Further Course of the Group

Expected Development of the Overall Economic Environment

Upswing in Germany Remains Largely Intact

A forecast by the Kiel Institute for the World Economy (IfW) shows that the German economy is resisting the headwind from abroad. Experts at the IfW finally expect to see growth in gross domestic product (GDP) to the tune of 1.9% in 2016, with economic momentum in the six summer months expected to lag behind the high rate of expansion witnessed in the first and fourth quarters. After slightly weaker growth of 1.7% in 2017, growth is, however, expected to pick up again to 2.0% in 2018. The expectations of slower growth during the course of 2017 can be traced back to factors that will have a temporary effect, such as the Brexit vote. The German federal government, on the other hand, expects to see lower GDP growth than the IfW, pointing to a figure of 1.4% in its annual projection for 2017.

Despite the damper in the six summer months of 2016, the economy is still reportedly being fueled mainly by domestic economic drivers. According to the IfW, private consumption is expected to show dynamic growth of around 1.5% during the forecast period, mainly due to continued strong growth in real disposable incomes. This nevertheless represents a drop compared with previous years (approx. -0.4%), which can likely be explained by the recovery in oil prices, which translates into higher consumer prices and less purchasing power. The IfW expects construction activity to pick up considerably as weather-related fluctuations start to peter out thanks to the extremely stimulating overall environment, and in particular the sustained favorable financing conditions. While equipment investments were initially hindered by the continual temporary emergence of global political uncertainty, they are starting to pick up again and are expected to grow by an average of 1.3% per quarter in both 2017 and 2018. The initial damper on exports is likely to resolve itself quickly as economic activity on key sales markets gradually starts to pick up, allowing export activity to provide a boost to the upswing. The IfW predicts that German foreign trade will remain on an expansive trajectory despite a temporary slowdown. The labor market is still showing positive development, The unemployment rate fell to 5.8% in 2016. The rate could increase to 6.0% in 2017 before plateauing at 5.8% again in 2018. Despite fairly substantial increases in real wages of late, wage development remains employment-friendly, meaning that the marked increase in employment looks set to continue. The IfW believes that, while the economic impact of the large-scale migration of refugees is now showing up clearly in official budget data, it is not shaping the overall economic picture for Germany, especially since the corresponding expenditure is not likely to increase any further over the next two years. The economic momentum will allow public-sector budgets to generate further surpluses during the forecast period.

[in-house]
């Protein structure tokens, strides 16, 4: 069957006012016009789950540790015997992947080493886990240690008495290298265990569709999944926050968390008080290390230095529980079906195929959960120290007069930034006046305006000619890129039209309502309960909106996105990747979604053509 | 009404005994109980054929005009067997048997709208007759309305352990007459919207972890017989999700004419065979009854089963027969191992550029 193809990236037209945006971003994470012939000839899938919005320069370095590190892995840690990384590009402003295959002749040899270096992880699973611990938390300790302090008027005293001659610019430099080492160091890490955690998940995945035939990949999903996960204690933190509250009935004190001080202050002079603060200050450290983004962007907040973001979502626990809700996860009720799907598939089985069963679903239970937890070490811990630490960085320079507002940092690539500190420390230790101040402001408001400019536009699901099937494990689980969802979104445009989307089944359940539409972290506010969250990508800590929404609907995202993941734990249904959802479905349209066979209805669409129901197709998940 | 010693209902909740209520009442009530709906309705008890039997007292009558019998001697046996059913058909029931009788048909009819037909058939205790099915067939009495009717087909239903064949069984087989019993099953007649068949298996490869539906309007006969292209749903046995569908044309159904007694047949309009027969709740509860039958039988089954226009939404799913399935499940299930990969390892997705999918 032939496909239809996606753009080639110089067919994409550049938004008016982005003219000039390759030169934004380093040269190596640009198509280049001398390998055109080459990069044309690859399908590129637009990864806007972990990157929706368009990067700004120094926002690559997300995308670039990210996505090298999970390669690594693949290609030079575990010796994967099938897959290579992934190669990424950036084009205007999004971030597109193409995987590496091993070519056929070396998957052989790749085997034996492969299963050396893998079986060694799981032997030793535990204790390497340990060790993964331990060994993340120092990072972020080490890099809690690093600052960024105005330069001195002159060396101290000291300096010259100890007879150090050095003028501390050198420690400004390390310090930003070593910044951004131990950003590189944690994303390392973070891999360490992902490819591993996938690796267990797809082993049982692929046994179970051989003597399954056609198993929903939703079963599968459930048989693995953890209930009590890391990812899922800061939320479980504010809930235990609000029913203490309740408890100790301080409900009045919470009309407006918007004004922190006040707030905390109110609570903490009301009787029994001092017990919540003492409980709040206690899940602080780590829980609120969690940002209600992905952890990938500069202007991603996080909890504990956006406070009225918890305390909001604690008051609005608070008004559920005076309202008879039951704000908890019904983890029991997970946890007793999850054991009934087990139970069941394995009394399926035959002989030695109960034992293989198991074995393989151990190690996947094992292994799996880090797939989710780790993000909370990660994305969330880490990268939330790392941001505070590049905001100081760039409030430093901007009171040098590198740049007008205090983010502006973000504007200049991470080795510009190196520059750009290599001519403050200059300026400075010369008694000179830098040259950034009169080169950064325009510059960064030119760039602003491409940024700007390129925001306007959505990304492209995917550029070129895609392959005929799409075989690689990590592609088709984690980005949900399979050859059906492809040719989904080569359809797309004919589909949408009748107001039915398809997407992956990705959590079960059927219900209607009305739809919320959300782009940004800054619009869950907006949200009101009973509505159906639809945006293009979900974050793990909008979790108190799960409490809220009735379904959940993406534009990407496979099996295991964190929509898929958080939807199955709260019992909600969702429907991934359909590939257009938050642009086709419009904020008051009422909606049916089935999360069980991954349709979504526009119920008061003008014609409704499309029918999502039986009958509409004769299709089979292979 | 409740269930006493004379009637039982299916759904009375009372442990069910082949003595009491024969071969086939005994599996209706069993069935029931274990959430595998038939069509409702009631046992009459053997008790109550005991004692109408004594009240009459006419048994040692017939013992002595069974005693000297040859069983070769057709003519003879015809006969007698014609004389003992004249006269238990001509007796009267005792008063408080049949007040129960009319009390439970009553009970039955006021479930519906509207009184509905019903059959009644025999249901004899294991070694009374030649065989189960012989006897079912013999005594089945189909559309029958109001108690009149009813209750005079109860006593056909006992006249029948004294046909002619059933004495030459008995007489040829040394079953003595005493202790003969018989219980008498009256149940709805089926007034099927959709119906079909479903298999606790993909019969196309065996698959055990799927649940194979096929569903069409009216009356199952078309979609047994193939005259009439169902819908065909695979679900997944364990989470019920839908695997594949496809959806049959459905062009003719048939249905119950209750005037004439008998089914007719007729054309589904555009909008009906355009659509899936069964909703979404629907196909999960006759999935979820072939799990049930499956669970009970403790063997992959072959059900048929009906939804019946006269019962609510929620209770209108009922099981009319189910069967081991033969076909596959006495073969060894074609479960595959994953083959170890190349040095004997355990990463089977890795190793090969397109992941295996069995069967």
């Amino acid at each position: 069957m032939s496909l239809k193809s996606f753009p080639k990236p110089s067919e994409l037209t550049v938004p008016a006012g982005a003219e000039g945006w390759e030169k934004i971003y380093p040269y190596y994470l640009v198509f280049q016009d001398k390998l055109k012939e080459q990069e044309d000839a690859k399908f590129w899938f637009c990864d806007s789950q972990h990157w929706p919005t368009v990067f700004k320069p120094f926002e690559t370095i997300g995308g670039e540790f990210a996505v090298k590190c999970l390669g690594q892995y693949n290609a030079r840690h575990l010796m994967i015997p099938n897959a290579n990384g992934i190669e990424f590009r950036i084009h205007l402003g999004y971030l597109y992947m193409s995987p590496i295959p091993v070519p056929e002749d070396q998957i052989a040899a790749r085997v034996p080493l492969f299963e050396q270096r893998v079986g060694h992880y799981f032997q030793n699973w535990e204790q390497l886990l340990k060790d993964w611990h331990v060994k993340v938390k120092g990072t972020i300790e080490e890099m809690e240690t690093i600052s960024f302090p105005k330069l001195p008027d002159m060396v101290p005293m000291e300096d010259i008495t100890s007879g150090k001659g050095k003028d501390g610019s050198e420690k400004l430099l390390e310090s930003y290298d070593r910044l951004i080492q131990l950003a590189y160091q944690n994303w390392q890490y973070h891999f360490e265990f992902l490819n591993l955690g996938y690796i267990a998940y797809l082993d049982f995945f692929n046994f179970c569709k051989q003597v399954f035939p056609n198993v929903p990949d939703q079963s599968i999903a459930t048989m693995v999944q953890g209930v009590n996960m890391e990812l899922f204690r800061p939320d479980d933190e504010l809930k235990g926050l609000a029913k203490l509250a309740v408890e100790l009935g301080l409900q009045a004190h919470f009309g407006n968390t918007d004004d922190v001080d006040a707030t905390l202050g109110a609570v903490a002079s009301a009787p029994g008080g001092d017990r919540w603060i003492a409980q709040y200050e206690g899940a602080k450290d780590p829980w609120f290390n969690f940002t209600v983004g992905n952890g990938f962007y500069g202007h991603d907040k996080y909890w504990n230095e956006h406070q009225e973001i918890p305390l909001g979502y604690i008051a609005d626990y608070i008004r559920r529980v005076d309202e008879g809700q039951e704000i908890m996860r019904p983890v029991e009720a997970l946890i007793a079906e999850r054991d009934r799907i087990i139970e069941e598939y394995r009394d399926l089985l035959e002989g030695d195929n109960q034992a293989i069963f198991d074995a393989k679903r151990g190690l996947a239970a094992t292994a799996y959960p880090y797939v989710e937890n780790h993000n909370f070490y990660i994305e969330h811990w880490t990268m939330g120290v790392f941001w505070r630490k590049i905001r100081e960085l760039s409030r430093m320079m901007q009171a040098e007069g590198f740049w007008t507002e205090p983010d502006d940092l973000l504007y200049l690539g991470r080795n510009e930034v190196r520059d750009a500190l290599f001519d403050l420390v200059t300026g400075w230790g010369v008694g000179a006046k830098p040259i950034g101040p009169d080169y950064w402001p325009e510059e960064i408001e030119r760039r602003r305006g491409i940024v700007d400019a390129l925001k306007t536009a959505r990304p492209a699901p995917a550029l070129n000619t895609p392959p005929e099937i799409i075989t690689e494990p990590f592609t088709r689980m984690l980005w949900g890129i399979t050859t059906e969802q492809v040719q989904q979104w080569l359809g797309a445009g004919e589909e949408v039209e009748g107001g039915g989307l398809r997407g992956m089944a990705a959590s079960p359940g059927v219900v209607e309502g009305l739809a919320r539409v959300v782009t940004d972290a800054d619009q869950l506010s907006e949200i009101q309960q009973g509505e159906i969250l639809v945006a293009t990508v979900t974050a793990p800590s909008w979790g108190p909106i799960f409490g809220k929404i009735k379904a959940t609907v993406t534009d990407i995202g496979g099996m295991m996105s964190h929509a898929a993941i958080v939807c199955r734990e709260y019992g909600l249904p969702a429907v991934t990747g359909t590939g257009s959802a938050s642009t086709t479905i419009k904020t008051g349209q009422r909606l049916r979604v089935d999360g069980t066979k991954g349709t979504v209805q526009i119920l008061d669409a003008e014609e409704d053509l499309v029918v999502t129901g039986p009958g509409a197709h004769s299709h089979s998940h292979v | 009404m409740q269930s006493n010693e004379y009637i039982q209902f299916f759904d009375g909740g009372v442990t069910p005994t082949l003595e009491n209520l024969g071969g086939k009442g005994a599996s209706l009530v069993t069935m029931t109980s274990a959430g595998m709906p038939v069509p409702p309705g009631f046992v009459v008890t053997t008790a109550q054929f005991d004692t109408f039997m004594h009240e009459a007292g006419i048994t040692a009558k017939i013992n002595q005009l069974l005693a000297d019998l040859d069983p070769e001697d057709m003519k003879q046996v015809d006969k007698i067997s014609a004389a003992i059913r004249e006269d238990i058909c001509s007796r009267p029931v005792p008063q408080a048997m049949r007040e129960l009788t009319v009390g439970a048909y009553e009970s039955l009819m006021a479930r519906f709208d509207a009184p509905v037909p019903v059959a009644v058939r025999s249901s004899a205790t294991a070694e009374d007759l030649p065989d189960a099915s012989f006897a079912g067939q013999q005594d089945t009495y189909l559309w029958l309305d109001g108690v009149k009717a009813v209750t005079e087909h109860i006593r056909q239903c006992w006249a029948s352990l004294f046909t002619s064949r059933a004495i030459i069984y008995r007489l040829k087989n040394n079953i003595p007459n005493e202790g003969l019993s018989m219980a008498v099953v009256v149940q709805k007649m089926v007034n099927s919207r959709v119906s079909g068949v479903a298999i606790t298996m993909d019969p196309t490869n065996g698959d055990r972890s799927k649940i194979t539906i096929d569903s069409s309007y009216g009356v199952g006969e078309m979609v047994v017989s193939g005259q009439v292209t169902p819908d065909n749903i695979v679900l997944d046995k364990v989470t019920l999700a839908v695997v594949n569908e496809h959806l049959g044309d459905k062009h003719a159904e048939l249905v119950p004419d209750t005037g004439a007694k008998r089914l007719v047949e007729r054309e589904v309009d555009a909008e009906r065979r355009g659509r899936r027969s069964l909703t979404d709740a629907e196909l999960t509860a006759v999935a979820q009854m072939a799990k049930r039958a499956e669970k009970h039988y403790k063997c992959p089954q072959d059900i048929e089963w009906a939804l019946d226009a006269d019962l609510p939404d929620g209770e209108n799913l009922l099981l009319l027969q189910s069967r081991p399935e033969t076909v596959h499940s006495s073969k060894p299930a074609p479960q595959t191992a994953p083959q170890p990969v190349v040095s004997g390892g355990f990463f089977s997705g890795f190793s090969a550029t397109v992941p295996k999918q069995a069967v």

The IfW says that its forecast is subject to considerable uncertainty. The current economic pattern is unusually long/moderate, which the IfW says hinders both data interpretation and forecasting. This is compounded by the unusual monetary situation in the eurozone and in other key currency areas, as well as numerous political risks, e.g., in connection with the Brexit vote, the expected political realignment in the US or the failed referendum in Italy.

Real Estate Market: Demand for Apartments and Multifamily Residences Expected to Remain